Emphasizing on India’s commitment towards conserving the big cat, Environment Minister Jairam Ramesh announced at the WWF-India event to introduce Youth Tiger Ambassadors, the addition of eight new Tiger Reserves to the existing 39 Tiger Reserves in the country within the next 6 to 8 months. These will be one each at Satyamangala in Tamil Nadu, Ratapani in Madhya Pradesh, Sonapeda in Orissa, the Biliriranga Hills near Mysore in Karnataka and two new Tiger Reserves each in Maharashtra and Uttar Pradesh. These will be Nave Goan Nagzira and Bor and Pilibhit and Suhelwa respectively.
Adding to the introduction of the Youth Tiger Ambassadors, the Minister said while other talk of saving the tigers, we actually save the tigers! India harbors a large proportion of the world’s tiger population and the nation has been committed to make all efforts to conserve wild tigers and their habitats. The Minister elaborated this by further added that, “Our commitment to put the tiger on an assured course of recovery goes back 37 years when India launched the worlds most extensive and intensive tiger conservation programme – Project Tiger.
The Minister also shared details about the recent loss of 3 tigers, 2 in Kaziranga where one tiger lost in a fight with a buffalo and the third tiger which died in Pilibhit due to in-fighting. At the same time, he gave the good news that 5 tigers cubs were born in Pench. Talking about the more promising areas for tigers, Jairam Ramesh pointed Kaziranga as one of them. Though known as a Rhinoceros habitat, today it has the highest tiger density in India. Kaziranga has 35 tigers per 100 sq. km. The Minister also informed that the fresh tiger census will be released in about two week’s time.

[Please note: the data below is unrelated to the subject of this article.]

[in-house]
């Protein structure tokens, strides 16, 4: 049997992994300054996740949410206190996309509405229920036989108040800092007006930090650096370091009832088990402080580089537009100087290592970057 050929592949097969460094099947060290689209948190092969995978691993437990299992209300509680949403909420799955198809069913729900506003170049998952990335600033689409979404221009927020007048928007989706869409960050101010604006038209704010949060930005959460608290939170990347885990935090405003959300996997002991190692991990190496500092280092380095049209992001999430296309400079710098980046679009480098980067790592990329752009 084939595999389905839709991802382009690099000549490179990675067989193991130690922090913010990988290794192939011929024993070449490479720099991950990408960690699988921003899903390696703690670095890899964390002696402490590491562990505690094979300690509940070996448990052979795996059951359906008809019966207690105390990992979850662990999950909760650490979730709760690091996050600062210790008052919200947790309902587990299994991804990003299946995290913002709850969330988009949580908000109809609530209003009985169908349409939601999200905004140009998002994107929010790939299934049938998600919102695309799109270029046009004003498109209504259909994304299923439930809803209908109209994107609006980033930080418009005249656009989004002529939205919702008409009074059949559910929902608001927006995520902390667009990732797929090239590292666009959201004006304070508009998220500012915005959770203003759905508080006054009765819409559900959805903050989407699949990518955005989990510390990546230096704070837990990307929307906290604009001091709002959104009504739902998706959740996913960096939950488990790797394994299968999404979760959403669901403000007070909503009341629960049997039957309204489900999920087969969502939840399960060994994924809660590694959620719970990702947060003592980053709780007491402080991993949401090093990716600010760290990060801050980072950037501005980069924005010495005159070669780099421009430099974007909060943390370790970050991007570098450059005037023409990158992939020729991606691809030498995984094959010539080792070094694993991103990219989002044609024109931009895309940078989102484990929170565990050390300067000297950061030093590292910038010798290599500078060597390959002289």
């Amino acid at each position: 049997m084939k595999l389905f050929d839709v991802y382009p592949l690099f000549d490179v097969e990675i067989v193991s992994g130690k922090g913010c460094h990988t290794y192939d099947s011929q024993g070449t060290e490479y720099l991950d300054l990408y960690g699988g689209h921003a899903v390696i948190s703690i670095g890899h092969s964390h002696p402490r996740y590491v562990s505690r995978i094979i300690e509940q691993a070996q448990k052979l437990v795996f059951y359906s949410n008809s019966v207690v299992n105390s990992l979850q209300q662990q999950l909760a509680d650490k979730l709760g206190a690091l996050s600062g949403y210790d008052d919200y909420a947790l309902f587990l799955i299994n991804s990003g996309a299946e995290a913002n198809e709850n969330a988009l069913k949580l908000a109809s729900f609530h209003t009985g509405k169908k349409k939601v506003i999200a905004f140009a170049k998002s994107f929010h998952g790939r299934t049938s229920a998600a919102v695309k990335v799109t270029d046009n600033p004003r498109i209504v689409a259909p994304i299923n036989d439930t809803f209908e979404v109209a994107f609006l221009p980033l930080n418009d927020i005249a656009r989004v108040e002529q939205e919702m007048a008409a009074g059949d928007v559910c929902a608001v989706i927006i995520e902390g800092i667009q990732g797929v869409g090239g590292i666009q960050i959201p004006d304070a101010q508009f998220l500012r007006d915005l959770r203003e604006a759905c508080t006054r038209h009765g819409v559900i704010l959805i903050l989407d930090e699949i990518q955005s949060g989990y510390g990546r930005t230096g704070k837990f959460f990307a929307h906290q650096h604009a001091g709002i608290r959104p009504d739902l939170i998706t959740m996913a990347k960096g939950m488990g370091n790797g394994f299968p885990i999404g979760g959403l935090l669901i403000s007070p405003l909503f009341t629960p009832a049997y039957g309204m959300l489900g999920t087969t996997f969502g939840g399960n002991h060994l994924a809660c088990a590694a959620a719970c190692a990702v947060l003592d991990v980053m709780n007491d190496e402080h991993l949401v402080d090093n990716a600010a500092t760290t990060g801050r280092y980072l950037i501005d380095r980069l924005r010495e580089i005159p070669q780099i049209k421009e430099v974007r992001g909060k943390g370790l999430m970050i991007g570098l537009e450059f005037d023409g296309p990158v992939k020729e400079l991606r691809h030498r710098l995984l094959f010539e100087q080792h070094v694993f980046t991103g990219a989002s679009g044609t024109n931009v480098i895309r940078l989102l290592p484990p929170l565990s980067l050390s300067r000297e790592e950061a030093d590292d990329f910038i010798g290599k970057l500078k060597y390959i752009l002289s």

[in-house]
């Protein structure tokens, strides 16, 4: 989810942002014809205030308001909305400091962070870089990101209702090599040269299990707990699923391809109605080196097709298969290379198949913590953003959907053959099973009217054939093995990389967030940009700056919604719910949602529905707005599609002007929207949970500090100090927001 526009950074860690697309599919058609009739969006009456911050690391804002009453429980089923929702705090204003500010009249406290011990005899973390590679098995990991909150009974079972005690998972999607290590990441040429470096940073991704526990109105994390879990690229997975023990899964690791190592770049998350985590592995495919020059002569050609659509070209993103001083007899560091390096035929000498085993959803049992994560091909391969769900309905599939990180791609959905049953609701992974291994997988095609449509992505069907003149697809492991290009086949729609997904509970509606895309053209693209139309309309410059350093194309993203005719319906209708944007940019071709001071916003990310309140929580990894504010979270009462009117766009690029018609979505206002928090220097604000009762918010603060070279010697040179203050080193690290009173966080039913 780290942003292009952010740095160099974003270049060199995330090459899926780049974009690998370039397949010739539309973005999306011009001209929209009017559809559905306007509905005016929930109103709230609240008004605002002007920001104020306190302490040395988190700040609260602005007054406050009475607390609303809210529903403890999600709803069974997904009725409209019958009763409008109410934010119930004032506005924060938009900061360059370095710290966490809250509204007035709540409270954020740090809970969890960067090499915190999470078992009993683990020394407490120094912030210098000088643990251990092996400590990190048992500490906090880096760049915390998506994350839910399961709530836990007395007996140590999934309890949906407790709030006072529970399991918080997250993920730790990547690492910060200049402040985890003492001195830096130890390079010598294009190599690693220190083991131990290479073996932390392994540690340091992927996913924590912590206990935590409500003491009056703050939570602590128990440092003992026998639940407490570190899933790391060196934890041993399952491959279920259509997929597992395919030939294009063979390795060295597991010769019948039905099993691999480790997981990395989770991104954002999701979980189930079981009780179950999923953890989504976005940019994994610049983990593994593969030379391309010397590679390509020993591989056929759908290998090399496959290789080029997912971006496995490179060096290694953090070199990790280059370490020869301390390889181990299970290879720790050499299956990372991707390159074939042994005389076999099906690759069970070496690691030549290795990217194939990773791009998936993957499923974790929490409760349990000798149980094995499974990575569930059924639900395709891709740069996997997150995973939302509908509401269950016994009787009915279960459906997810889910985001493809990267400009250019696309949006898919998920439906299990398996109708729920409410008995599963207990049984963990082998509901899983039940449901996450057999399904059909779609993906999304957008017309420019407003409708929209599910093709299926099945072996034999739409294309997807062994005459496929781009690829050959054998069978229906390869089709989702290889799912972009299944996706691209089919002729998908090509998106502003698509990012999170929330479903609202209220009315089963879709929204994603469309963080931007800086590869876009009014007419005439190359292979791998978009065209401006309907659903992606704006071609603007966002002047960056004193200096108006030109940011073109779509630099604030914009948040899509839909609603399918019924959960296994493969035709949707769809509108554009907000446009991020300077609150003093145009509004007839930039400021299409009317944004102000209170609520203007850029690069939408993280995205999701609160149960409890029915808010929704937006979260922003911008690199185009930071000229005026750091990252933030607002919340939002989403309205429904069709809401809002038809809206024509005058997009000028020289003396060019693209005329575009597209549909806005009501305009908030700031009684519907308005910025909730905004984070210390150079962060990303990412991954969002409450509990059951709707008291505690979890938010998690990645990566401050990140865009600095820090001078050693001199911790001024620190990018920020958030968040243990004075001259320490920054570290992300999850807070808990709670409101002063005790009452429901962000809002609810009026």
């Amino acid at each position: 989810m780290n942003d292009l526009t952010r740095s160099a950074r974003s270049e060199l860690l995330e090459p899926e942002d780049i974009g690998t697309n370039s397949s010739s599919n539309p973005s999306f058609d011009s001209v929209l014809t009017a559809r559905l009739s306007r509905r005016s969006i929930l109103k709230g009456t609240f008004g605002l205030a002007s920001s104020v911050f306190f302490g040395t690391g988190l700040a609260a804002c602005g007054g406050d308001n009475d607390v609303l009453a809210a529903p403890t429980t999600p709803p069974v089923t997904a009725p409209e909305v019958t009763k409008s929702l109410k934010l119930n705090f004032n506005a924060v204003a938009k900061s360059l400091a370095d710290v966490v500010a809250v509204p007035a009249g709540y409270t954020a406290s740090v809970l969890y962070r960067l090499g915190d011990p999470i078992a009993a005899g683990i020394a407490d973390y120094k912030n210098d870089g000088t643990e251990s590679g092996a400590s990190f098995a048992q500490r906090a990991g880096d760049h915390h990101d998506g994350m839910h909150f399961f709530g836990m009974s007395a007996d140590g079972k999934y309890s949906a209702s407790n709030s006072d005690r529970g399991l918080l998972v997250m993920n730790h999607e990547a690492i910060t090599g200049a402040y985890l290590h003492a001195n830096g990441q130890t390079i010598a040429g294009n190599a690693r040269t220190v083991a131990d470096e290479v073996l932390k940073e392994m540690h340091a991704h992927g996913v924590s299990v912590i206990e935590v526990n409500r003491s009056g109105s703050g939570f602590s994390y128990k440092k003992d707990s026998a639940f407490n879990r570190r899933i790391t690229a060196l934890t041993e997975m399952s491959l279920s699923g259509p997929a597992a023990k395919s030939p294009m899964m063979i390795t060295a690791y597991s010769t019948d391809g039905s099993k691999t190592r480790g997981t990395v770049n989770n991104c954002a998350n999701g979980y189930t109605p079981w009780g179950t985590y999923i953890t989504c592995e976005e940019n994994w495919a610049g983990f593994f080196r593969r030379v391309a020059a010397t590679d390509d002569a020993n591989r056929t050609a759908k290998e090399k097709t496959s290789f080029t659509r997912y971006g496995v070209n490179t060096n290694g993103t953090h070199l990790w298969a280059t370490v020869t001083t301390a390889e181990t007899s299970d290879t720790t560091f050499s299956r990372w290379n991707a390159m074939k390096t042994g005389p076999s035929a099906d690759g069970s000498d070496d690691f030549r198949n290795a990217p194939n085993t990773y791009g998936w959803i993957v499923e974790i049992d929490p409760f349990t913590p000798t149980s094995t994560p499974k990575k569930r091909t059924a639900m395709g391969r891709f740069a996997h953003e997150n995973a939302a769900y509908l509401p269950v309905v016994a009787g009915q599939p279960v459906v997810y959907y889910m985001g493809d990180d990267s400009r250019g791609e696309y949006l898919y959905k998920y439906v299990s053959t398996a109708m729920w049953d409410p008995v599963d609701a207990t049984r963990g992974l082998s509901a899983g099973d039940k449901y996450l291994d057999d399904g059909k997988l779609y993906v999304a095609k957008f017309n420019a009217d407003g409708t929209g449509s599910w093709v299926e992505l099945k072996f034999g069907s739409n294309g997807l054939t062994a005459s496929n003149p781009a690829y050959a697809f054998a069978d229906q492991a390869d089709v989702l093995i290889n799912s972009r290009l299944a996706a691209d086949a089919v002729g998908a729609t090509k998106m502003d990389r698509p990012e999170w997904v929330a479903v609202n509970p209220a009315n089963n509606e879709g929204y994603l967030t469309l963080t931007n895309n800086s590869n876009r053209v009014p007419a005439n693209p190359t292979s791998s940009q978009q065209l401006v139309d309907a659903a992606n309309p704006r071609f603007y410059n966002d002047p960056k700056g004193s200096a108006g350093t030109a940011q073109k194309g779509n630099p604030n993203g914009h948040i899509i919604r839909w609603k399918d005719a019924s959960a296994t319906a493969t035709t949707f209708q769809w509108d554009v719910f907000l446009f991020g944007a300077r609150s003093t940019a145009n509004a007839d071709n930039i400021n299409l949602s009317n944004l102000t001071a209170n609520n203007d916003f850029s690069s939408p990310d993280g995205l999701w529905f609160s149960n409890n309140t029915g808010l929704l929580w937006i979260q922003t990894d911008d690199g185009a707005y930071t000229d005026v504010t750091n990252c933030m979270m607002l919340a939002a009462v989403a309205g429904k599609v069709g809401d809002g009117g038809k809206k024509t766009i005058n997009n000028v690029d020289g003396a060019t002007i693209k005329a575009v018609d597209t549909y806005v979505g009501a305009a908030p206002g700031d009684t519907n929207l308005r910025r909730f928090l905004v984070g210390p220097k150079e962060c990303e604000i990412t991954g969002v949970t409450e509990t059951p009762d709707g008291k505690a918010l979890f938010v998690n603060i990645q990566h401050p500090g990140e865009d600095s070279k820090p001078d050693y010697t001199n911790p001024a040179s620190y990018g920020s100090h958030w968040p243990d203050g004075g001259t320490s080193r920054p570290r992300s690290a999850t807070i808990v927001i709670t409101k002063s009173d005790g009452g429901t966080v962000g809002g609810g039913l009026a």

Sharing further the efforts the Ministry has been making to improve tiger situation in the country, Jairam Ramesh discussed important steps which include increase in allowance of ground staff in Tiger Reserves, more funds from Finance Ministry for voluntary relocation of families from core area of Tiger Reserves, decentralization of National Tiger Conservation Authority (NTCA) and partnership of local tribal and non-tribal people in the act of tiger conservation. Referring to tourism, the Minister appealed for sustainable tourism wherein the money earned by tourism is used for local communities and development.
With this, there is some more hope for the Indian tiger and for the future of not just the big cat, but with it, the future of our forests and of mankind for times to come.
Image by Dr. Dharmendra Khandal, Tiger Watch